At first, the bot lingo was more like Morse code: an abstract symbol was agreed upon and then scattered among spaces to create meaning, the researchers explained in a blog post.
The team tweaked the experiment so that there was a slight penalty on every utterance for every bot, and they added an incentive to get the task done more quickly. The Morse code-like structure was no longer advantageous, and the agents were forced to use their “words” more concisely, leading to the development of a larger vocabulary.
The bots then sneakily tried to encode the meaning of entire sentences as a single word. For example, an instruction such as “red agent, go to blue landmark” was represented as one symbol.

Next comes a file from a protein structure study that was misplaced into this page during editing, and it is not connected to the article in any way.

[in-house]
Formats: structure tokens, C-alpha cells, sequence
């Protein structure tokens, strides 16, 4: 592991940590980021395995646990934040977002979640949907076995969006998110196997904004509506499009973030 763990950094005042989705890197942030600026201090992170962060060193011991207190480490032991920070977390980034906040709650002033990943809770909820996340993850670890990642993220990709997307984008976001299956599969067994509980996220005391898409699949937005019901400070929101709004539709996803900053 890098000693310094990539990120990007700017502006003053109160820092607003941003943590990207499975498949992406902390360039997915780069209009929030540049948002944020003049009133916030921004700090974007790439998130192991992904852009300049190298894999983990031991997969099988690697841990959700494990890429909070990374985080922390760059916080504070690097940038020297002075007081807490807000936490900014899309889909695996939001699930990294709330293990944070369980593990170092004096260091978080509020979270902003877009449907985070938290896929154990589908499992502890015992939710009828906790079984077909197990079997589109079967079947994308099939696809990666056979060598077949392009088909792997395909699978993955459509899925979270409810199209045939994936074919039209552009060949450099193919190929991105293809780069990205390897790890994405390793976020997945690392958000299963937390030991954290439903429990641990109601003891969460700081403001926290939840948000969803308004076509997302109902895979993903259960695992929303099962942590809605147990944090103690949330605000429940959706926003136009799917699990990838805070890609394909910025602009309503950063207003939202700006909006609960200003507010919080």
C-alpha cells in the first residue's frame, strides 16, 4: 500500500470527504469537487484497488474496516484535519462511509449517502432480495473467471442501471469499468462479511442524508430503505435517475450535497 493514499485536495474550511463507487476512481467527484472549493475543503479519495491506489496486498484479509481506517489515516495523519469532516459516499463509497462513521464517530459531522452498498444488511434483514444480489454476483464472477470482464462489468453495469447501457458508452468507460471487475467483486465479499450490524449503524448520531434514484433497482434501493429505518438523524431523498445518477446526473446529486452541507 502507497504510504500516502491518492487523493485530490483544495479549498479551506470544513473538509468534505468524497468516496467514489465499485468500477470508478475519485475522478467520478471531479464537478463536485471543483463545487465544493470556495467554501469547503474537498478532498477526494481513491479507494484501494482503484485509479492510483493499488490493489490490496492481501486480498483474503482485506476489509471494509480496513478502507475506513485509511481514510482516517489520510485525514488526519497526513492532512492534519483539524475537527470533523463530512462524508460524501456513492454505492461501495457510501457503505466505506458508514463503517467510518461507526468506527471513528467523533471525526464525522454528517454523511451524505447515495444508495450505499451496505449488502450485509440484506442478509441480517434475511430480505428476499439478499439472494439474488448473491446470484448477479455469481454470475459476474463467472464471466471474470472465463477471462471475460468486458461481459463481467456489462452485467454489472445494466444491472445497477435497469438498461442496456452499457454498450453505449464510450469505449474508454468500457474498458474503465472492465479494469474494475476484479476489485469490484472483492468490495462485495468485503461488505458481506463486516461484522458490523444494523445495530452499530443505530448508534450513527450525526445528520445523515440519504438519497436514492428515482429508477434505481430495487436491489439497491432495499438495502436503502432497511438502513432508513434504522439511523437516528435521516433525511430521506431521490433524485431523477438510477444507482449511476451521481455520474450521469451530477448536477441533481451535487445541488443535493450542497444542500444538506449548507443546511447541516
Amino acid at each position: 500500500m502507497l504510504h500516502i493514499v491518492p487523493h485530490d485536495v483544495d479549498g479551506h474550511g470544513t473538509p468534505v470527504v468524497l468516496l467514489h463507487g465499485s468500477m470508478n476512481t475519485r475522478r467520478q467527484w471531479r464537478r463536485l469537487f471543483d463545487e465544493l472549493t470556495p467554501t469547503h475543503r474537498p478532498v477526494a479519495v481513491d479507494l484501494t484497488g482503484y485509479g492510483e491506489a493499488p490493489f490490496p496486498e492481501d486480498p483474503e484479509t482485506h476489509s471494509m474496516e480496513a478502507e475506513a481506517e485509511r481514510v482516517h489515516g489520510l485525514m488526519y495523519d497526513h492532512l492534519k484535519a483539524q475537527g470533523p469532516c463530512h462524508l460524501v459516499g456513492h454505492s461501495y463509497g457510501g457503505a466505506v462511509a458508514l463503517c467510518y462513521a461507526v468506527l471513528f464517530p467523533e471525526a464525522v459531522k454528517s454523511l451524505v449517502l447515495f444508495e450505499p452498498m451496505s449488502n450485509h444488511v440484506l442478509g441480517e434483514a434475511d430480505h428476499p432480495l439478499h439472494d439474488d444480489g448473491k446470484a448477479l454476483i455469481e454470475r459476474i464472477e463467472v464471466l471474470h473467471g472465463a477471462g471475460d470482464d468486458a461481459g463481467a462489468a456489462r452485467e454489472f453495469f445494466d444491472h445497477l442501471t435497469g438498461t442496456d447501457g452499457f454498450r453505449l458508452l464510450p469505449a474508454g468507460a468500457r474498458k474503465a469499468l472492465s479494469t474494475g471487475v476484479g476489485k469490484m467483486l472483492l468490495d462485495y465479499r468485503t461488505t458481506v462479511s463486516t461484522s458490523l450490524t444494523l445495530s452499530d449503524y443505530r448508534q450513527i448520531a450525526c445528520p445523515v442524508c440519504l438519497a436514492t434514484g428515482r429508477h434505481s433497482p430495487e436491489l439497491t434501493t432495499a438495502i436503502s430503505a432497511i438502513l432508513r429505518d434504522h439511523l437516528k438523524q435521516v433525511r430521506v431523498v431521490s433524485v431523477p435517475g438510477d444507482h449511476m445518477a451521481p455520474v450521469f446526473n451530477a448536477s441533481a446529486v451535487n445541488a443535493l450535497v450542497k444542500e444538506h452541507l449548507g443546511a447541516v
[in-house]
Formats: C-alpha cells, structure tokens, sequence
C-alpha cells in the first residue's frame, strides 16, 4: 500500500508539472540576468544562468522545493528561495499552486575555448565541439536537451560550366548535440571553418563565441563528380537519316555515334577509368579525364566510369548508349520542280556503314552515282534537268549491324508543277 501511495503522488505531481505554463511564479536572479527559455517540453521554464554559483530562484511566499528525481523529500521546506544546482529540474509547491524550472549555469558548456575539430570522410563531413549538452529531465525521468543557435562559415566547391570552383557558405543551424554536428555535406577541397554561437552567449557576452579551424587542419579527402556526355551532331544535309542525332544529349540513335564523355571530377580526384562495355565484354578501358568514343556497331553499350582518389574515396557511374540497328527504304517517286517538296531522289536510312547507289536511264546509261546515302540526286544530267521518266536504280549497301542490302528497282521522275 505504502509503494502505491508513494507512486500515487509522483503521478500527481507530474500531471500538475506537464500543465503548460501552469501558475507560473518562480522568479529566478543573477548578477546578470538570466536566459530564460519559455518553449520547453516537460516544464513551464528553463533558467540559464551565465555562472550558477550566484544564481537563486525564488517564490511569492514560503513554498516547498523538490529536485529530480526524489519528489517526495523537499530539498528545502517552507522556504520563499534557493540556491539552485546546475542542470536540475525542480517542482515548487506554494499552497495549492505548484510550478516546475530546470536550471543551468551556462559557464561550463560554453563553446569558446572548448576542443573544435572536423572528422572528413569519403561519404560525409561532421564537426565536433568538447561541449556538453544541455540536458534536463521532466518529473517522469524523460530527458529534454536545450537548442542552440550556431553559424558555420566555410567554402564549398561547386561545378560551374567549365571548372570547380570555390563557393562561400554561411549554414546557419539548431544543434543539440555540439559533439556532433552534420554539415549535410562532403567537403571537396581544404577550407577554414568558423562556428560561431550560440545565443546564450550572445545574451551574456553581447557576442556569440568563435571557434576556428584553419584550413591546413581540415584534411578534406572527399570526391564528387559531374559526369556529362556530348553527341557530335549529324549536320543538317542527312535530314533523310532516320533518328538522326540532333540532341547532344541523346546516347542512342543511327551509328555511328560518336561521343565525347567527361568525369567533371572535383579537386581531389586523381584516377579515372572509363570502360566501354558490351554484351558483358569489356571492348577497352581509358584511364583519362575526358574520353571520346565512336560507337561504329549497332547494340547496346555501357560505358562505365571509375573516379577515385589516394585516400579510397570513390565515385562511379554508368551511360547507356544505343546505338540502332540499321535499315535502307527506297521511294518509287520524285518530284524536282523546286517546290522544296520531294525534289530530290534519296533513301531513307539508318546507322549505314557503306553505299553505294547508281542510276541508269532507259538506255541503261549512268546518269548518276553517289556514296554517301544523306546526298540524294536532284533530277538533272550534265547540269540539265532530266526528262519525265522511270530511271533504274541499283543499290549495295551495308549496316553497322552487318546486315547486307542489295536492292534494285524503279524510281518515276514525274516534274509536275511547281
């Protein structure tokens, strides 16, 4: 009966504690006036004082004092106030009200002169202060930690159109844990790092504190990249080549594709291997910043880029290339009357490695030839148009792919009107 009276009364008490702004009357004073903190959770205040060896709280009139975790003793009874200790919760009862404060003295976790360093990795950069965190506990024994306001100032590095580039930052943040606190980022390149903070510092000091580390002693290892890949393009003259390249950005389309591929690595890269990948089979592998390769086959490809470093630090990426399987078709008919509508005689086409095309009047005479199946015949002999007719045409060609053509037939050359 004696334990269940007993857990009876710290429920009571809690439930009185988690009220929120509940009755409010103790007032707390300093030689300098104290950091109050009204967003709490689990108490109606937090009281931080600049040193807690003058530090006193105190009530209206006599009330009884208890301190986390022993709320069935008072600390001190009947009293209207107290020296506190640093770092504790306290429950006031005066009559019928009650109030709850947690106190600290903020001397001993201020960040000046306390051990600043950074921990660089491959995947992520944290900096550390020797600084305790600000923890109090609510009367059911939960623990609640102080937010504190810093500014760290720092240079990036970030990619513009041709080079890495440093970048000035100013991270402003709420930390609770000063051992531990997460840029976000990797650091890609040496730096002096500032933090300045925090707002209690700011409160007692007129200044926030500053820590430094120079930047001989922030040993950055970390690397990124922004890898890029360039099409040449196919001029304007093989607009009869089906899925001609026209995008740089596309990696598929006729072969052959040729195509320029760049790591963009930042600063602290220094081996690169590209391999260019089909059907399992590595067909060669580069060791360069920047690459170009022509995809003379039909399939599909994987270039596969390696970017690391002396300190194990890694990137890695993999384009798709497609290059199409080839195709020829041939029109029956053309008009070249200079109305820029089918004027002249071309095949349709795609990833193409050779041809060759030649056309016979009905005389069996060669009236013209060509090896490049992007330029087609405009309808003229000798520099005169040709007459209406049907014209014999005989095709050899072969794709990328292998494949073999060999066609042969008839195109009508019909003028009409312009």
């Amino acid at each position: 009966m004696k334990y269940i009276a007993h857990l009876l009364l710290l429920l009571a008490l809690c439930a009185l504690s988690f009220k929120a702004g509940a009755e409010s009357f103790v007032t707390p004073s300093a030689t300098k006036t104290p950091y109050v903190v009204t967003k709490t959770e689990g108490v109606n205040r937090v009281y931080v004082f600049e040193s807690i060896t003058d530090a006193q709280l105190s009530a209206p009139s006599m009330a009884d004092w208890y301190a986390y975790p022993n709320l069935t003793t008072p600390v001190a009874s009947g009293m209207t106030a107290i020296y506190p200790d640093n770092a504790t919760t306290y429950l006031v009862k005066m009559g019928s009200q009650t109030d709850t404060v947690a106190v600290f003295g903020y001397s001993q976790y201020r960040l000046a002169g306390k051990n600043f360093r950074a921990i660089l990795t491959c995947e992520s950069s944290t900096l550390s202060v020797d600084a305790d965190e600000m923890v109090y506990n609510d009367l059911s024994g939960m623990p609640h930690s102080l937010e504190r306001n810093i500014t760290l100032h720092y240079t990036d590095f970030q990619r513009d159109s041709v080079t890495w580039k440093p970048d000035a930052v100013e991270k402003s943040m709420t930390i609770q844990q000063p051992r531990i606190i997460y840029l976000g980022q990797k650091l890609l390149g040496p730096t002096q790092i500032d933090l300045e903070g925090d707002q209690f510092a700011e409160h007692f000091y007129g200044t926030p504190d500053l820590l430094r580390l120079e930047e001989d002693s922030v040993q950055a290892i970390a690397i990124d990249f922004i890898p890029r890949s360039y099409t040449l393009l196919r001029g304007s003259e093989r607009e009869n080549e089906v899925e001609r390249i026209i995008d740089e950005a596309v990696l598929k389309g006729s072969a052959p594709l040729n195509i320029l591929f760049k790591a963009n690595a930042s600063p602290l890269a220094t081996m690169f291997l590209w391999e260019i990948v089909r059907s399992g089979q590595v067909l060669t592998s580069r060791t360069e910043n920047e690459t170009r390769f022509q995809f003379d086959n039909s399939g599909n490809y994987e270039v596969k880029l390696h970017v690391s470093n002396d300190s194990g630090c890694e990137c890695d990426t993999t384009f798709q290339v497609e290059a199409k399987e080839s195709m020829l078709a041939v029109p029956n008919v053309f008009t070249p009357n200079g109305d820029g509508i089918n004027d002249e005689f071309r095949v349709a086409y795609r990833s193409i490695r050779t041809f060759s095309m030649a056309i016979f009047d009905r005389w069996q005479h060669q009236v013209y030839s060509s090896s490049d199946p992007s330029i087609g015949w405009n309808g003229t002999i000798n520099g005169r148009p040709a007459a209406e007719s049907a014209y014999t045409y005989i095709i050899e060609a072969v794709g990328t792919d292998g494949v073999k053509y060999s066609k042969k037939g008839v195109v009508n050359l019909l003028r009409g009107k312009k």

Although this means the job is completed more quickly since agents spend less time nattering to one another, the vocabulary size would grow exponentially with the sentence length, making it difficult to understand what’s being said. So the researchers tried to coax the agents into reusing popular words. A reward was granted if they spoke a “particular word that is proportional to how frequently that word has been spoken previously.”
Since the AI babble is explicitly linked to its simple world, it’s no wonder that the language lacks the context and richness of human language.